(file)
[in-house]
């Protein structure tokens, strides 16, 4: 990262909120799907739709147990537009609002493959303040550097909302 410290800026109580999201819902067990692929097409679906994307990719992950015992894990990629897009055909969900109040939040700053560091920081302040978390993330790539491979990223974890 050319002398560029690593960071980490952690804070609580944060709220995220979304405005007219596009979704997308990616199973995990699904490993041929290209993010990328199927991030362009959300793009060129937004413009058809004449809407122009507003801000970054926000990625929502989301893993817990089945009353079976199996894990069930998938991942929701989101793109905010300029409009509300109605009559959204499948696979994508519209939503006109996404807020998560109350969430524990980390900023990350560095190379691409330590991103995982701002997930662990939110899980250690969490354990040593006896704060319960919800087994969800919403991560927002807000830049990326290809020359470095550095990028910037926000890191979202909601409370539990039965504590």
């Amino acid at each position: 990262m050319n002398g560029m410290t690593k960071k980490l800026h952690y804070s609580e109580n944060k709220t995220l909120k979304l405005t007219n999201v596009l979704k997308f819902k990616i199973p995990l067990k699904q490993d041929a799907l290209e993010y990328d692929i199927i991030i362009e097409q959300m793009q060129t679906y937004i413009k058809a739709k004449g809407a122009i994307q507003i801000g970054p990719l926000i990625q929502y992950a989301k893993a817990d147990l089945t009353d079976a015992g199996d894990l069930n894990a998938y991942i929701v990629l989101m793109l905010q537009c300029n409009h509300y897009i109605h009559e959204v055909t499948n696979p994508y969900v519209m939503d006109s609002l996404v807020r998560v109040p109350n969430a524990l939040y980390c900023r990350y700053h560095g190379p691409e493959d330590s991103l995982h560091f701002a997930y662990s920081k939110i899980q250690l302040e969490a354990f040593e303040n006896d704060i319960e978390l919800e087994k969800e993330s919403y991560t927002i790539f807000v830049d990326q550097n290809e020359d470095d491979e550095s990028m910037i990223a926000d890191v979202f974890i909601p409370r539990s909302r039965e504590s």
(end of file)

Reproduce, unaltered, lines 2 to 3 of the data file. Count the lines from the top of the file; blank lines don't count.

């Protein structure tokens, strides 16, 4: 990262909120799907739709147990537009609002493959303040550097909302 410290800026109580999201819902067990692929097409679906994307990719992950015992894990990629897009055909969900109040939040700053560091920081302040978390993330790539491979990223974890 050319002398560029690593960071980490952690804070609580944060709220995220979304405005007219596009979704997308990616199973995990699904490993041929290209993010990328199927991030362009959300793009060129937004413009058809004449809407122009507003801000970054926000990625929502989301893993817990089945009353079976199996894990069930998938991942929701989101793109905010300029409009509300109605009559959204499948696979994508519209939503006109996404807020998560109350969430524990980390900023990350560095190379691409330590991103995982701002997930662990939110899980250690969490354990040593006896704060319960919800087994969800919403991560927002807000830049990326290809020359470095550095990028910037926000890191979202909601409370539990039965504590």
């Amino acid at each position: 990262m050319n002398g560029m410290t690593k960071k980490l800026h952690y804070s609580e109580n944060k709220t995220l909120k979304l405005t007219n999201v596009l979704k997308f819902k990616i199973p995990l067990k699904q490993d041929a799907l290209e993010y990328d692929i199927i991030i362009e097409q959300m793009q060129t679906y937004i413009k058809a739709k004449g809407a122009i994307q507003i801000g970054p990719l926000i990625q929502y992950a989301k893993a817990d147990l089945t009353d079976a015992g199996d894990l069930n894990a998938y991942i929701v990629l989101m793109l905010q537009c300029n409009h509300y897009i109605h009559e959204v055909t499948n696979p994508y969900v519209m939503d006109s609002l996404v807020r998560v109040p109350n969430a524990l939040y980390c900023r990350y700053h560095g190379p691409e493959d330590s991103l995982h560091f701002a997930y662990s920081k939110i899980q250690l302040e969490a354990f040593e303040n006896d704060i319960e978390l919800e087994k969800e993330s919403y991560t927002i790539f807000v830049d990326q550097n290809e020359d470095d491979e550095s990028m910037i990223a926000d890191v979202f974890i909601p409370r539990s909302r039965e504590s």